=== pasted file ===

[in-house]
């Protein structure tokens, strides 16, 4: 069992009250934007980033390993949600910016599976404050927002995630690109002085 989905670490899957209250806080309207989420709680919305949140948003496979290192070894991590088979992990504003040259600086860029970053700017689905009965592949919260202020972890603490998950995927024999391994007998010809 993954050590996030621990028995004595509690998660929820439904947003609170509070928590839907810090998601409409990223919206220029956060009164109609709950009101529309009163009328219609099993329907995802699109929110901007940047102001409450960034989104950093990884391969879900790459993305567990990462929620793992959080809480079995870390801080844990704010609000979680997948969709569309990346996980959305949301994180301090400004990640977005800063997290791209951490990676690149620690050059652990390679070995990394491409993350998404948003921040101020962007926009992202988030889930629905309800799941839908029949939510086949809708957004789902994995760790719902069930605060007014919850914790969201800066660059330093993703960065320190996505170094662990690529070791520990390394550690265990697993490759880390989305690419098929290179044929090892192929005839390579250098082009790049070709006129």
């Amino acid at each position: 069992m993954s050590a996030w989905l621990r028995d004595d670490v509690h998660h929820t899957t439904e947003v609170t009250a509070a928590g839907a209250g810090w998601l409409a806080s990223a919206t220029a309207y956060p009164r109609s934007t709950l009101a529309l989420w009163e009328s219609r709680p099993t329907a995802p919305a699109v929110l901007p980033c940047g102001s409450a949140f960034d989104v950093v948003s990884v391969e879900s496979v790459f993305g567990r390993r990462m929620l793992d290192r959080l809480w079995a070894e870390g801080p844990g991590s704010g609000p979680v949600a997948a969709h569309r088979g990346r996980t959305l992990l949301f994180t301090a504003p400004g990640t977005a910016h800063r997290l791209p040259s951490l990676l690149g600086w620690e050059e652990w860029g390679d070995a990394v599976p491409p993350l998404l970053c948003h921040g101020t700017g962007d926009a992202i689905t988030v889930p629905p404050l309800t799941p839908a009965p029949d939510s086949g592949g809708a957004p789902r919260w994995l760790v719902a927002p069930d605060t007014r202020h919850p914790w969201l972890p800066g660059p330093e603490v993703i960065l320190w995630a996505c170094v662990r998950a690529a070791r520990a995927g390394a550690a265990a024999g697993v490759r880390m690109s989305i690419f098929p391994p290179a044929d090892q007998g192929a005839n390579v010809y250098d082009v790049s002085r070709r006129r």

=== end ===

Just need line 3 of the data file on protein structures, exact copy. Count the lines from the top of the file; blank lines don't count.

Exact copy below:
């Amino acid at each position: 069992m993954s050590a996030w989905l621990r028995d004595d670490v509690h998660h929820t899957t439904e947003v609170t009250a509070a928590g839907a209250g810090w998601l409409a806080s990223a919206t220029a309207y956060p009164r109609s934007t709950l009101a529309l989420w009163e009328s219609r709680p099993t329907a995802p919305a699109v929110l901007p980033c940047g102001s409450a949140f960034d989104v950093v948003s990884v391969e879900s496979v790459f993305g567990r390993r990462m929620l793992d290192r959080l809480w079995a070894e870390g801080p844990g991590s704010g609000p979680v949600a997948a969709h569309r088979g990346r996980t959305l992990l949301f994180t301090a504003p400004g990640t977005a910016h800063r997290l791209p040259s951490l990676l690149g600086w620690e050059e652990w860029g390679d070995a990394v599976p491409p993350l998404l970053c948003h921040g101020t700017g962007d926009a992202i689905t988030v889930p629905p404050l309800t799941p839908a009965p029949d939510s086949g592949g809708a957004p789902r919260w994995l760790v719902a927002p069930d605060t007014r202020h919850p914790w969201l972890p800066g660059p330093e603490v993703i960065l320190w995630a996505c170094v662990r998950a690529a070791r520990a995927g390394a550690a265990a024999g697993v490759r880390m690109s989305i690419f098929p391994p290179a044929d090892q007998g192929a005839n390579v010809y250098d082009v790049s002085r070709r006129r």